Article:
Reya had her first ice skating lesson last week. It’s something I’ve been meaning to enroll her in for a while now. We’ve been skating together a few times, and she always looked so happy doing it, so I knew she would be delighted.
I also knew that being new at something is hard, so we discussed a few key concepts in the days before the class.
💫 We can be really bad at something the first time we try it.
This parenting experience I am having is truly fascinating. I’ve spend the last almost 3 years building this brand new relationship with a brand new human being, and yet, I’m the one who feels brand new.
My daughter invites me to examine life more closely. To experience simple things with more depth and intention. To see so much of myself mirrored in another person. Everything has become a giant question mark, and life is more exciting this way.
Reya is almost 3. And there is a lot going on at almost 3. I’m just trying to keep up.
My very best parenting lessons come when I pay attention.
One day, I was paying attention, and I noticed that whenever Reya does something that I do not like or approve of, my go-to phrase is “That isn’t very nice, Reya.” or something of that variety.
The traditional structure of parenting has been where where a parent imparts their knowledge, wisdom, advice, instructions, expectations and sometimes even their demands onto the child.
That child then has two options – obey or rebel.
If the child obeys, he/she is a good son/daughter and wins the love and respect of the parent.
If the child rebels – the relationship is challenged. Life becomes difficult for the parent and the child in different ways.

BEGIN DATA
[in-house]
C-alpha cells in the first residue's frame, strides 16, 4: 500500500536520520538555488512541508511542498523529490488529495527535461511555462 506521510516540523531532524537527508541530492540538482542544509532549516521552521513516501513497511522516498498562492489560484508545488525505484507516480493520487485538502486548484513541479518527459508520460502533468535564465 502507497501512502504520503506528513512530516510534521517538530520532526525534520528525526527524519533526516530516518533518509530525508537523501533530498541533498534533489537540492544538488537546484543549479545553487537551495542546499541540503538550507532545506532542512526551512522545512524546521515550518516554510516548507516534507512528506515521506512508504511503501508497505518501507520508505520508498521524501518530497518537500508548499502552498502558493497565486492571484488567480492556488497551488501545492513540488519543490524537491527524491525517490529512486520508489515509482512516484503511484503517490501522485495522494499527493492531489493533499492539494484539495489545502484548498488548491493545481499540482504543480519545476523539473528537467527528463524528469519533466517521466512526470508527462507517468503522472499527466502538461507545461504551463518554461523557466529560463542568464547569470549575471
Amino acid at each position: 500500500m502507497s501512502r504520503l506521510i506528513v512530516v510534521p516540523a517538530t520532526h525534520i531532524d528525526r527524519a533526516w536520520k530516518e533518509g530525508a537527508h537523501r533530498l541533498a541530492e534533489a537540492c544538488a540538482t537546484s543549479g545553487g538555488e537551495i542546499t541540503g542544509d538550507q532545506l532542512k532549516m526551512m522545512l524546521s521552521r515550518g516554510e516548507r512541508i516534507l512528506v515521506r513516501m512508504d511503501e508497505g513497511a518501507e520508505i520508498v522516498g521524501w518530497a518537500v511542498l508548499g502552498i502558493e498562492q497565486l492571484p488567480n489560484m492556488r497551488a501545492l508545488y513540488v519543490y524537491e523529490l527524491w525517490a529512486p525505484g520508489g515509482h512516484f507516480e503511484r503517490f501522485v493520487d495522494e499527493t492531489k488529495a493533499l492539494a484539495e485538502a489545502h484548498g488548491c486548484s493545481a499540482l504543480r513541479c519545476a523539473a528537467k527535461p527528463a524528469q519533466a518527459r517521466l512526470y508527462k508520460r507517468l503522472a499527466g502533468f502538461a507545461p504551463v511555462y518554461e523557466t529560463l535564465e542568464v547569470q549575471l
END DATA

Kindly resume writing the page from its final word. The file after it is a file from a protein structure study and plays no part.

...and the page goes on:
Before I became a mother, I knew that this method of child rearing was not what felt right to me. Now that I am in fully immersed in parenting my little 2 year old, I think a lot about what kind of parent I am to her.
One thing I know for sure is that parenting is a two way street. I have an important and valuable learned wisdom to share with Reya, and she has an important and valuable innate wisdom share with me. I don’t subscribe to the belief that one is superior to the other. They both have it’s place in the parent-child relationship and in life.
Yes, she is new to life but so am I.
The day my daughter was born, a mother was born too.
This is not Reya’s first Christmas, but it is the first Christmas that she has some awareness of. She refers to all the Christmas decorations in store fronts as “chrissy-mas mess” and is so delighted by it all. She knows about snow, and snowmen, and christmas trees. She hasn’t quite got to grips with Santa Claus, and this is something I’ve been thinking about for some time now. How do I feel about this? What the purpose in perpetuating this fantasy for my child? Is this lie worth it? What do my children gain from this?
Ever since Reya turned one in January, I had been meaning to share my thoughts and experiences of one year of motherhood. Since Mother’s day was just a few days ago, I thought I would sit down and recollect the peaks and valleys of this new life of mine.
And it is an absolutely new life for me. The day my baby was born, a mother was born too. It has not always been an easy journey. Motherhood has stretched me and grown me, and I will share with you my honest and uncensored feelings about some of the more challenging aspects of being a new parent too. Nevertheless, as deliriously exhausting as it is, this new phase of my life has been indescribably rewarding.
I have accompanied this blog post with some of my favourite mama-daughter photographs that Reya and I have taken together.